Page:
RNs Taking on Primary Care Responsibilities

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RNs Taking on Primary Care Responsibilities

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While we all know that the demand for primary care is already outstripping the supply, there are still some significant obstacles to using RNs to fill that gap. A new study from the UCSF Center for Excellence in Primary Care and the California HealthCare Foundation looks at the strategies some health systems have developed to overcome those obstacles and allow RNs to play a greater role in primary care.

TRAINING RNs FOR OUTPATIENT SETTINGS

The study, published in August, presents a series of case studies of how 11 different U.S. health centers and health systems (and one in Sweden) have integrated RNs into the primary care role. The U.S. organizations profiled say that one of the biggest obstacles to using RNs in primary care is that current RN training programs are too focused on the inpatient hospital or home care roles. That leaves many nurses ill-prepared for outpatient settings, which may require RNs to make their own decisions in a much broader range of situations.

“Nursing schools need to adapt and teach ambulatory care nursing skills,” one nursing leader told the study’s authors.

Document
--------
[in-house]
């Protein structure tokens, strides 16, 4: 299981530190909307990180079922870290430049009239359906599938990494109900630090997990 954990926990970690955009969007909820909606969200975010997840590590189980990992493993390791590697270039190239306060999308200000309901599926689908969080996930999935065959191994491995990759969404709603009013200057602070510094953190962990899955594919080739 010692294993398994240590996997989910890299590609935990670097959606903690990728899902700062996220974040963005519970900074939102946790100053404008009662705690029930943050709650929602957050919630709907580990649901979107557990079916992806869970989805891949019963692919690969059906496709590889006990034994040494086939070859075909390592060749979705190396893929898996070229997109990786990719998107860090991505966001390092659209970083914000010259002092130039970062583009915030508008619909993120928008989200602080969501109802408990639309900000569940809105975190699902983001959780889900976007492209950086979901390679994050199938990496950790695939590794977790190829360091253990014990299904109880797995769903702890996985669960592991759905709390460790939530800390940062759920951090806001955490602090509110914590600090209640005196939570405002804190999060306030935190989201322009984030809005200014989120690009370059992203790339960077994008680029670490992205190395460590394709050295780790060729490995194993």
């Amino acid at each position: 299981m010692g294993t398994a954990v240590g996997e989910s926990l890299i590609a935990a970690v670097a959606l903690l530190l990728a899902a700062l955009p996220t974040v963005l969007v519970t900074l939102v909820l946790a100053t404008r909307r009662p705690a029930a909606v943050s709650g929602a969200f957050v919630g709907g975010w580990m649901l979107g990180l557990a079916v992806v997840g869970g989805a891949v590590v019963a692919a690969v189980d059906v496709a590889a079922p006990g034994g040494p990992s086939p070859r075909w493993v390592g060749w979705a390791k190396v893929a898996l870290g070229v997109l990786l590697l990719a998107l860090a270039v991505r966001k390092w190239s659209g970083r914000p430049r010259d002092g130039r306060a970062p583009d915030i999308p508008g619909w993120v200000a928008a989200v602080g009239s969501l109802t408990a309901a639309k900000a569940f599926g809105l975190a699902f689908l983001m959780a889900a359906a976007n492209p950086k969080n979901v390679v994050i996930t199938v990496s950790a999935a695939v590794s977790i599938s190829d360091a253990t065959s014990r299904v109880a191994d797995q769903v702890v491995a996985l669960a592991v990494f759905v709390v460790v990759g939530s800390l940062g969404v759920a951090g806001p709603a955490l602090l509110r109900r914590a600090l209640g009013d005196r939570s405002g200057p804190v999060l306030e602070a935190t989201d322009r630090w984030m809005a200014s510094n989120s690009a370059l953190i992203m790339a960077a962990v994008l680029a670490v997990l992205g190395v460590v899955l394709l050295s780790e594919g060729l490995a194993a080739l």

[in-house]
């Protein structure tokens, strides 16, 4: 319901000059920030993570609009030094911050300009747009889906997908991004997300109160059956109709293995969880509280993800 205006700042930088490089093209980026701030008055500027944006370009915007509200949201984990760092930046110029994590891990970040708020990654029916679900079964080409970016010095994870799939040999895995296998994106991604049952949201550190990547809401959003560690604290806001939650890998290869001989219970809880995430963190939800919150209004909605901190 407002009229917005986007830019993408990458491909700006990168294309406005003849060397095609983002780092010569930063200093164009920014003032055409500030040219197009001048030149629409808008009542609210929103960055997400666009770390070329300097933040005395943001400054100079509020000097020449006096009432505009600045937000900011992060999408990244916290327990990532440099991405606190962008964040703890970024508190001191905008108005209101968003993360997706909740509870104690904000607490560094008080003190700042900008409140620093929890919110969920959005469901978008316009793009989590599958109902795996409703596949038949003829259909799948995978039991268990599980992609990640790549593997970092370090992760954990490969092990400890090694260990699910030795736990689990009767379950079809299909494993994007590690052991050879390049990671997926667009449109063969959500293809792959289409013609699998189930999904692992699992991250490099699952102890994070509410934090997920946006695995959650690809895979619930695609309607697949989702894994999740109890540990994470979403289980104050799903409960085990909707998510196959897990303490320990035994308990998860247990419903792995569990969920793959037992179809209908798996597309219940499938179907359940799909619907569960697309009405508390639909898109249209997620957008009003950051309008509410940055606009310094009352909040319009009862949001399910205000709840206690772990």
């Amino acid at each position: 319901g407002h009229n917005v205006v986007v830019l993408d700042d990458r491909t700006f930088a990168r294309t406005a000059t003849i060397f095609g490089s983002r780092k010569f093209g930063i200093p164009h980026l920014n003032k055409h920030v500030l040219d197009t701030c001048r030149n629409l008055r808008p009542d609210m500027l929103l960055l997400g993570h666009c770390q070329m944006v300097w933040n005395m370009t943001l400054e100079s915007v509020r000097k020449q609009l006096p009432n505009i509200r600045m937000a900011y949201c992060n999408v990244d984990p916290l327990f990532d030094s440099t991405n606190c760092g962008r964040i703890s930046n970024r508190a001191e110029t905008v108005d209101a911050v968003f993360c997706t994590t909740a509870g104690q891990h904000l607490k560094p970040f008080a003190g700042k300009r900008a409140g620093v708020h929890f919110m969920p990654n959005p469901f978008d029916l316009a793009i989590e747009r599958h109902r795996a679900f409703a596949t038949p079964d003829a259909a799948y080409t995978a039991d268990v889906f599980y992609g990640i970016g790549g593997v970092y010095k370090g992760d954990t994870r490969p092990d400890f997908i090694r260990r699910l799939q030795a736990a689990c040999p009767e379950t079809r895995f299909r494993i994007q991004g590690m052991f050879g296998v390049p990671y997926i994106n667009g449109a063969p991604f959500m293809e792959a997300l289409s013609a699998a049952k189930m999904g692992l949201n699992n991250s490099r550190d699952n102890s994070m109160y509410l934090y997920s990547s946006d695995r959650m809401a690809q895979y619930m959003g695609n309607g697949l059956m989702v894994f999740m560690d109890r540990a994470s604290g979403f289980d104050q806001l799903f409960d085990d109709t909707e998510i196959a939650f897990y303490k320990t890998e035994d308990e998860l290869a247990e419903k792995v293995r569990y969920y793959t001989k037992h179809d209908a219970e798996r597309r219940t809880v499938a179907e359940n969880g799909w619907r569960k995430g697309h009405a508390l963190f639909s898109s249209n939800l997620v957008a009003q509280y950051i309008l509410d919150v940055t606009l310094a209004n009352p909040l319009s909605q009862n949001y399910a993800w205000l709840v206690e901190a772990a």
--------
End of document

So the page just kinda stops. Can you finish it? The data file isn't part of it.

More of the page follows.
In the meantime, some of the health centers and health systems profiled have established their own primary care training programs for RNs. Those programs, taught by experienced nurses or nurse practitioners, provide four to five weeks of training in tasks like conducting a physical examination. At some health centers, that’s followed by additional time with a preceptor or mentor to ensure that each nurse has mastered all the required competencies.


THE REIMBURSEMENT GAP

Another major obstacle to using RNs in primary care is the cost-reimbursement gap. Even if a payer provides some reimbursement for services provided by a registered nurse (which many insurers still don’t), the rates are much lower than for physicians or even nurse practitioners. While physicians or NPs cost more, they also bring in more revenue, which can make them a better financial value than RNs.

The health systems profiled have responded by using their RNs to enhance the capabilities of their M.D. and NP providers, allowing those providers to use their time more efficiently and potentially see more patients per shift. While using an RN as a primary care provider might not make financial sense, enabling three doctors or NPs to do the work of four definitely does.

Read more about these innovative strategies — including different approaches to nurses’ triage responsibilities.

This article is from workingnurse.com.

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